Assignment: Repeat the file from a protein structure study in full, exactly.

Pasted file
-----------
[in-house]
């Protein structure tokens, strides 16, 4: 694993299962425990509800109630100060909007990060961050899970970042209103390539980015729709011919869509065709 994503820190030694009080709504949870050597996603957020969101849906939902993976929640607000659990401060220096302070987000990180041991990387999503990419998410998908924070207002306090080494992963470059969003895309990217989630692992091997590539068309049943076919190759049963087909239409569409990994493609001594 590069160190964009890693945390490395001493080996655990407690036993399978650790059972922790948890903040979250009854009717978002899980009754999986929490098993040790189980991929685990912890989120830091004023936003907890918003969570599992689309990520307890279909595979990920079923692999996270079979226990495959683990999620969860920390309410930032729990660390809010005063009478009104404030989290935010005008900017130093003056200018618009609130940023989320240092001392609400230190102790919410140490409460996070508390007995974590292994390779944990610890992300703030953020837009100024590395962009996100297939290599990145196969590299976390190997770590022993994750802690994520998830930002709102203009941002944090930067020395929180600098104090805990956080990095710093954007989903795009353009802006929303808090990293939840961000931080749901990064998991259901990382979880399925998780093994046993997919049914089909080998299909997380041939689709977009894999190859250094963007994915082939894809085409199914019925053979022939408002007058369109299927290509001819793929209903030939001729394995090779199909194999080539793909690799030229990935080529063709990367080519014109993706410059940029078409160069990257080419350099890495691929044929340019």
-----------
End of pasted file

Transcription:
[in-house]
């Protein structure tokens, strides 16, 4: 694993299962425990509800109630100060909007990060961050899970970042209103390539980015729709011919869509065709 994503820190030694009080709504949870050597996603957020969101849906939902993976929640607000659990401060220096302070987000990180041991990387999503990419998410998908924070207002306090080494992963470059969003895309990217989630692992091997590539068309049943076919190759049963087909239409569409990994493609001594 590069160190964009890693945390490395001493080996655990407690036993399978650790059972922790948890903040979250009854009717978002899980009754999986929490098993040790189980991929685990912890989120830091004023936003907890918003969570599992689309990520307890279909595979990920079923692999996270079979226990495959683990999620969860920390309410930032729990660390809010005063009478009104404030989290935010005008900017130093003056200018618009609130940023989320240092001392609400230190102790919410140490409460996070508390007995974590292994390779944990610890992300703030953020837009100024590395962009996100297939290599990145196969590299976390190997770590022993994750802690994520998830930002709102203009941002944090930067020395929180600098104090805990956080990095710093954007989903795009353009802006929303808090990293939840961000931080749901990064998991259901990382979880399925998780093994046993997919049914089909080998299909997380041939689709977009894999190859250094963007994915082939894809085409199914019925053979022939408002007058369109299927290509001819793929209903030939001729394995090779199909194999080539793909690799030229990935080529063709990367080519014109993706410059940029078409160069990257080419350099890495691929044929340019």